The Road Transport Department (JPJ) has announced it will be conducting Ops Jalan later this month in a bid to reduce road accidents and nab traffic offenders, The Sun reports. The nationwide operation will involve 1,500 enforcement officers and take place on Dec 24-26 and Dec 30-Jan 2 next year.

The department’s enforcement director, Datuk V. Valluvan Velloo said the operation will be the first of many that have been planned for all long holidays during a calendar year. Previously, the department only carried out operations during the Hari Raya Aidilfitri and Chinese New Year festive periods.

He said that JPJ will employ a number of different strategies, including round-the-clock patrolling and random vehicle checks on selected roads as well as disguising as civilians while taking pictures of offenders.

“We will do checks on buses at all main bus terminals including their brakes and tyres, and even do random urine tests on drivers. We will also be disguising as passengers to record any offences until we reach the end destination. However, I would like to stress that there will be no road blocks during this period, to ensure no further traffic congestion,” Valluvan said.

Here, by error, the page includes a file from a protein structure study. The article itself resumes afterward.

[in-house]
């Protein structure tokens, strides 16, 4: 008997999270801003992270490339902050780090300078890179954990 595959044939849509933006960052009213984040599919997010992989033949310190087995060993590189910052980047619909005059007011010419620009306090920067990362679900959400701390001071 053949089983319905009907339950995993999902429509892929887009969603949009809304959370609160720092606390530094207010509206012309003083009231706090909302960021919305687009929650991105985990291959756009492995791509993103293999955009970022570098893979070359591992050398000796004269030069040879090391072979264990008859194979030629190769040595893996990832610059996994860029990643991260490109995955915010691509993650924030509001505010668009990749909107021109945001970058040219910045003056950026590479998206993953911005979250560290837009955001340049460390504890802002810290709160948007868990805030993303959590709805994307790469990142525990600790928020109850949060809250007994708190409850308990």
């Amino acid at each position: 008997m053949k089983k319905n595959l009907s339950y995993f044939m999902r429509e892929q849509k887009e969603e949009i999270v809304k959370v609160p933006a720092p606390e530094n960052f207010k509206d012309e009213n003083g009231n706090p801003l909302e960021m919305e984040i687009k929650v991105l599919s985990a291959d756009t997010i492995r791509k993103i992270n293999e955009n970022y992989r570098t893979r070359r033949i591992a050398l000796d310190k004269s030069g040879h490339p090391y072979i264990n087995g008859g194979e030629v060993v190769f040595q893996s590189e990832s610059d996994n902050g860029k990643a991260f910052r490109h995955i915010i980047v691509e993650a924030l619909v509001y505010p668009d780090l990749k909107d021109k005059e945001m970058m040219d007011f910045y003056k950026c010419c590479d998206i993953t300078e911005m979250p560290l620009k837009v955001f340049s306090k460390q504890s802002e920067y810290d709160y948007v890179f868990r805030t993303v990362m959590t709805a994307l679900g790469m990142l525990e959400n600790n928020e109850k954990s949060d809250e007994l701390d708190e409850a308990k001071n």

There will also be a crackdown on motorcycles with illegal specifications during Ops Jalan, and any vehicles found not complying with permitted technical specifications – including those for exhausts and window tint – will be seized for a period of not more than 48 hours for examination purposes.

“We have instructed all state JPJ offices that the compound rates will be the maximum for any traffic offences,” he said. He added that no appeals will be entertained, and there would be no discount for summonses.

Valluvan added that the action taken against more than 7,000 emergency lane abusers since May this year, 1,700 examples of which were reported by road users, has resulted in a marked decrease in those driving on the emergency lanes. “When we started, there were hundreds of cases reported each week, but in November, there were only about one or two per day. Summons produced have decreased by about 70%,” he said.